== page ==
Brian Chuk. Close Project |
November 2017

If you visit the home page of this website on a desktop browser, you'll see a Javascript background animation that's generated on the fly. This is how it works.
Javascript developer and Blender modeler

While working on this personal website, I wanted to create a home page background that matched the site’s design. My old website had an animated one, so I wanted a new one to see how I’ve grown as a programmer since then. I also wanted to experiment with creating experiences in WebGL.

The finished product turned out to be a lot like I originally saw in my mind, but not without overcoming some obstacles.

As I was looking for a concept, my friends and I drove to Lake Tahoe to go stargazing. As a native New Yorker, I was completely surprised. I had never seen that many stars before and the idea for a homage to stargazing became clear. After several sketches and plans in my notebook, I was ready to start coding.

When coding creative projects, constant reiteration is required to build experiences that look and feel great. I like to have a “playground” section of code to hack together ideas with complete disregard for strict coding practices. This way, I can quickly get ideas out into the environment and iterate on behavior and motion design. Once things look good, I can rewrite the section into production code. This has the additional benefit of already knowing how to structure my code, and saves a bit of refactoring later on.

The animation is divided into three main phases:

  1. A rotating globe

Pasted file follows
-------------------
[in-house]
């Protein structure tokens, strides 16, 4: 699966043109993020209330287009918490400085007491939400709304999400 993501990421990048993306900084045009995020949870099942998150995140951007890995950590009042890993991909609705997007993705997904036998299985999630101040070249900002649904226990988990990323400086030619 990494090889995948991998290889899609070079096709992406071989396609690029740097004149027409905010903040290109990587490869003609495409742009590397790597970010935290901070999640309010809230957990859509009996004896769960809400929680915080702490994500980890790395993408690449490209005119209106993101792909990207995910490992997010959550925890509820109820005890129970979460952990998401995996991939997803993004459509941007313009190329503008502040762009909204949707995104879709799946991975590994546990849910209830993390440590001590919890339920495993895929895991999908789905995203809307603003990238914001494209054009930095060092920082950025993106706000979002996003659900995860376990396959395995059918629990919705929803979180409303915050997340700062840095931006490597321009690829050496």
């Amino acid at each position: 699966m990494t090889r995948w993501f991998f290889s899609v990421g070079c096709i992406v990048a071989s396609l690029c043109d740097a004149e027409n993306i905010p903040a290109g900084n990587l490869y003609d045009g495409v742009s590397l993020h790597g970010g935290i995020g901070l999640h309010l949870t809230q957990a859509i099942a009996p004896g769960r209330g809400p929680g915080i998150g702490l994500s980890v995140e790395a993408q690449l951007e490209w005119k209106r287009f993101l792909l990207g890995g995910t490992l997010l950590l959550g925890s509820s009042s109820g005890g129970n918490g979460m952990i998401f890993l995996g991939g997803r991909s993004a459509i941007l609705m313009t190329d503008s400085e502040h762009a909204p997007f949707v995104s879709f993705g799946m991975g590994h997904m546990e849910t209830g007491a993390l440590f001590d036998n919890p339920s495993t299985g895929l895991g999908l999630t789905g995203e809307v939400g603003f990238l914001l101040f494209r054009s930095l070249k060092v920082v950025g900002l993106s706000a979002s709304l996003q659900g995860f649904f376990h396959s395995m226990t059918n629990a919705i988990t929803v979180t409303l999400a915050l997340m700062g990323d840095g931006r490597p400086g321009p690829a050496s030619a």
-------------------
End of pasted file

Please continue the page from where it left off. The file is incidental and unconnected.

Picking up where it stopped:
2. A starfield, a set of slow-moving points that form connections with nearby neighbors
  3. A deer constellation formed out of the stars

All of the objects in the phases are composed of invisible nodes and visible connections. I keep track of the phases with a global _stage object. Note how a TRANSITION property is added. This stage is used in between the other stages to determine how to move the nodes to a new stage.

var STAGE = {
    SPHERE: 1,
    STAG: 3
var _stage = STAGE.SPHERE;

// ...

var render = function () {
    renderID = window.requestAnimationFrame( render );
    if (window.innerWidth <= 991) {
    var ctx = canvas.getContext("2d");
    ctx.clearRect(0, 0, canvas.width, canvas.height);

    switch(_stage) {
        case STAGE.TRANSITION:

        case STAGE.SPHERE:

        case STAGE.STARFIELD:

        case STAGE.STAG:

    var timeElapsed = - startTime;
    if (timeElapsed > 8000 && _stage == STAGE.SPHERE)
    else if (timeElapsed > 18000 && _stage == STAGE.STARFIELD)
    renderer.render(scene, camera);

I worked on each stage chronologically.


The nodes that make up the sphere actually live in 2D space, but I had to use a 3D object to control the motions of the nodes.

sphereM = new THREE.Mesh(new THREE.SphereGeometry(300, 15, 15));

function renderSphere (ctx) {
    vertices = [];
    genProjectedVertices(sphereM, vertices);
    drawConnections(closeEnough, ctx);
    sphereM.rotation.x = mouseY;
    sphereM.rotation.y = mouseX;

    sphereM.rotation.x += sphereX;
    sphereM.rotation.y += sphereY;

    sphereX += 0.001;
    sphereY += 0.001;    
    sphereM.rotation.z += 0.001;


I use three.js to generate a 3D sphere mesh, and then I project the vertices of the mesh into a 2D plane. Then I draw connections between all vertices within a certain distance of each other. The closer two vertices are, the brighter the line between them.

function genProjectedVertices (model, projectedVertices) {
    for (var i = 0; i < model.geometry.vertices.length; i++) {
        var b = model.geometry.vertices[i].clone();
        b = projectToScreen(b);
        delete b.z;

function drawConnections (distanceThreshold, ctx) {
    for (var i = 0; i < vertices.length; i++) {
        for (var j = i + 1; j < vertices.length; j++) {
            var dist = distanceBetweenDimTwo(vertices[i], vertices[j]);
            if (dist < distanceThreshold) {
                ctx.strokeStyle = '#ffffff';
                ctx.globalAlpha = map_range(dist, 0, distanceThreshold, 0.5, 0);
                drawLine(vertices[i], vertices[j], ctx);

function projectToScreen (threeDimPoint) {
    var point = threeDimPoint.clone();